SALT LAKE CITY -- With days to go until Tuesday's primary election, Republican candidate for governor Jonathan Johnson unveiled an ambitious list of things he'd accomplish if he's elected governor in November.
Johnson held a news conference Thursday at the Capitol, where he criticized Governor Gary Herbert for refusing to debate him on television. He then laid out his goals, if he were to win the primary and then the general election.
Johnson said if elected governor, in the first 100 days he would:
- Work to implement term limits
- End Common Core education standards and SAGE testing
- Encourage volunteers to help children learn to read in K-3
- Eliminate or reduce corporate income taxes
- Go on a nationwide tour to lure businesses to rural Utah
- Push to repeal SB54, the so-called "Count My Vote" compromise law that allows candidates to signature-gather to get on the ballot
- Sue the federal government for control of public lands in Utah
On the issue of the lawsuit over federal lands, Johnson insisted it was unlikely the state would lose. He said it might also leverage a settlement with the federal government.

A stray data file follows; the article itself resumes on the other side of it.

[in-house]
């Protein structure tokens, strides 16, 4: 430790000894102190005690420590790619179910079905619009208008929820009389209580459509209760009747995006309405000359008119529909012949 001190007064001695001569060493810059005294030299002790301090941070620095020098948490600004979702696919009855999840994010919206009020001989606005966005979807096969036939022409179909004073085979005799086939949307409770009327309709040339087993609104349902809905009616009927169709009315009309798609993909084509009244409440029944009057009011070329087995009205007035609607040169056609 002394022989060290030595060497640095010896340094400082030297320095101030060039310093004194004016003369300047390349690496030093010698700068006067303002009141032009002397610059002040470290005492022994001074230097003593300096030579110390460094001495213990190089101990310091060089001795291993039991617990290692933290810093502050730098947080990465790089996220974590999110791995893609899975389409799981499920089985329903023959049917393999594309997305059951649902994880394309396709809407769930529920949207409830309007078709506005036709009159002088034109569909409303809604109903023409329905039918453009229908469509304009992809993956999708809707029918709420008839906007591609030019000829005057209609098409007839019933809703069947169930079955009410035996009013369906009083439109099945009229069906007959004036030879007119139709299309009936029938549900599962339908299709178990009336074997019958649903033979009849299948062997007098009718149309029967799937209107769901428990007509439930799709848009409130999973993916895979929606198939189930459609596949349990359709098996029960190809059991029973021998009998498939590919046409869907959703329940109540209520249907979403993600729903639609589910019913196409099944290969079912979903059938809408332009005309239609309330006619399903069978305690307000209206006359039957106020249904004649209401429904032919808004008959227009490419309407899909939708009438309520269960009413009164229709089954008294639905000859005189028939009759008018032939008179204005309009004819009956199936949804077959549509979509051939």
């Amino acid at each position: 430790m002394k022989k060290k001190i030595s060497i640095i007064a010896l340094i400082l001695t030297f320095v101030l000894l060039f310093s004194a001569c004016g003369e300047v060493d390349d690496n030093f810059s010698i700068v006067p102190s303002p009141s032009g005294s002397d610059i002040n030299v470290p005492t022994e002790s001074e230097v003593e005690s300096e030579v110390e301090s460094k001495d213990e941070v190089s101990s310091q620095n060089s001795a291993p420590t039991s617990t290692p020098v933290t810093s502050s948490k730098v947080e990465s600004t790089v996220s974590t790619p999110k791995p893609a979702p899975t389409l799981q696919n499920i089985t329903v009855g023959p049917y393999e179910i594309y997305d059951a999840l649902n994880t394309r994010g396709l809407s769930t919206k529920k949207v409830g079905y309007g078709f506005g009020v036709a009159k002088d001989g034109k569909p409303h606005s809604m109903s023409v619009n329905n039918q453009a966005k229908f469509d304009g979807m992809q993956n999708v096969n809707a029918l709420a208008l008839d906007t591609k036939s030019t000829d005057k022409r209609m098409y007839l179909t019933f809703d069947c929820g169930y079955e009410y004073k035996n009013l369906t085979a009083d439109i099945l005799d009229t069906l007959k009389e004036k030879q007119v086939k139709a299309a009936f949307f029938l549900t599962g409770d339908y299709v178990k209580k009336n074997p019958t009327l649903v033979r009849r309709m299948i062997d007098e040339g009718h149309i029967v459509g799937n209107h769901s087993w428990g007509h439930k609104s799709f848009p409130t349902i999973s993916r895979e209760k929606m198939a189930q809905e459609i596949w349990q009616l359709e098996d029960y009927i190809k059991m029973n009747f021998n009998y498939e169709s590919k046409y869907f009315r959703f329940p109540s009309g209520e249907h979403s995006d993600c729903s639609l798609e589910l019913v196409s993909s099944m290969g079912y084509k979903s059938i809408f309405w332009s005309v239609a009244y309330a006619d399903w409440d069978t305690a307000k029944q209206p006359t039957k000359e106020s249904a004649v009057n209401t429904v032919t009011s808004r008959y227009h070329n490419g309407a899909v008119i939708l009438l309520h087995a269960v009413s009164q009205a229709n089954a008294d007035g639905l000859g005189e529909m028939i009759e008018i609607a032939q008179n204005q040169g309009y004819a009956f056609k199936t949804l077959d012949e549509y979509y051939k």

"If we lose then we are no worse off than we are today, other than a little lighter in the wallet," Johnson said.
The Utah State Legislature has authorized spending $14 million on such a lawsuit.
"A lot of the things he talks about he wants to do, we're already doing," Gov. Herbert told FOX 13 in an interview Thursday.
Herbert was critical of his Republican challenger's ideas, saying many of them a governor doesn't have the constitutional authority to do.
"Maybe he thinks he's running for king. He's running for governor," Herbert said. "You cannot dictate to the legislature, you cannot dictate to the state school board. A lot of the things he says he's going to do, they need to do."
In the final stretch of the primary election, the campaigns for governor are getting more aggressive. Johnson defeated Herbert at the state GOP convention, but polling shows Herbert with a sizable lead among statewide Republican voters.
Johnson said he was pushing forward.
"This campaign will be in a full-tilt sprint until 8 p.m. on June 28," he said.